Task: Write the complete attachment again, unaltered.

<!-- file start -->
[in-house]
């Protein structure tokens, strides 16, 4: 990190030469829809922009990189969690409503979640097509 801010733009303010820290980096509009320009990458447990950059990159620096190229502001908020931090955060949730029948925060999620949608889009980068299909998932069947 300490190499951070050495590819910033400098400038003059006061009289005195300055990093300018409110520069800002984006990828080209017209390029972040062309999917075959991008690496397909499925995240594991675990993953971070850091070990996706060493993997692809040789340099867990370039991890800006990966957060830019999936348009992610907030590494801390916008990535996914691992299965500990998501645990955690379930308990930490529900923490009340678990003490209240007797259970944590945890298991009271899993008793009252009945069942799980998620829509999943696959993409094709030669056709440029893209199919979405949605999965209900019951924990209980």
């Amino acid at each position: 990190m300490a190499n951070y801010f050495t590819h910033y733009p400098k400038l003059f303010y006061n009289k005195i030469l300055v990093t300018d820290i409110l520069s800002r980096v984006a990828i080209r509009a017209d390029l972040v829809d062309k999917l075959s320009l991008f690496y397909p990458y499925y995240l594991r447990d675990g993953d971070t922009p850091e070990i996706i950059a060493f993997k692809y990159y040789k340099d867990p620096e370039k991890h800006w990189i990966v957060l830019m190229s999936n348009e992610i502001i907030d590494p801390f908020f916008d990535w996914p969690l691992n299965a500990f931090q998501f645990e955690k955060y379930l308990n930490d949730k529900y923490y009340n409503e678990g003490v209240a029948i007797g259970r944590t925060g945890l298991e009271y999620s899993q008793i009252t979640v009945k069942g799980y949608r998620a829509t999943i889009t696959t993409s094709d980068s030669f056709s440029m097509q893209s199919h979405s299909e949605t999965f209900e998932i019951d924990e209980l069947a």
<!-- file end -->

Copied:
[in-house]
């Protein structure tokens, strides 16, 4: 990190030469829809922009990189969690409503979640097509 801010733009303010820290980096509009320009990458447990950059990159620096190229502001908020931090955060949730029948925060999620949608889009980068299909998932069947 300490190499951070050495590819910033400098400038003059006061009289005195300055990093300018409110520069800002984006990828080209017209390029972040062309999917075959991008690496397909499925995240594991675990993953971070850091070990996706060493993997692809040789340099867990370039991890800006990966957060830019999936348009992610907030590494801390916008990535996914691992299965500990998501645990955690379930308990930490529900923490009340678990003490209240007797259970944590945890298991009271899993008793009252009945069942799980998620829509999943696959993409094709030669056709440029893209199919979405949605999965209900019951924990209980």
């Amino acid at each position: 990190m300490a190499n951070y801010f050495t590819h910033y733009p400098k400038l003059f303010y006061n009289k005195i030469l300055v990093t300018d820290i409110l520069s800002r980096v984006a990828i080209r509009a017209d390029l972040v829809d062309k999917l075959s320009l991008f690496y397909p990458y499925y995240l594991r447990d675990g993953d971070t922009p850091e070990i996706i950059a060493f993997k692809y990159y040789k340099d867990p620096e370039k991890h800006w990189i990966v957060l830019m190229s999936n348009e992610i502001i907030d590494p801390f908020f916008d990535w996914p969690l691992n299965a500990f931090q998501f645990e955690k955060y379930l308990n930490d949730k529900y923490y009340n409503e678990g003490v209240a029948i007797g259970r944590t925060g945890l298991e009271y999620s899993q008793i009252t979640v009945k069942g799980y949608r998620a829509t999943i889009t696959t993409s094709d980068s030669f056709s440029m097509q893209s199919h979405s299909e949605t999965f209900e998932i019951d924990e209980l069947a």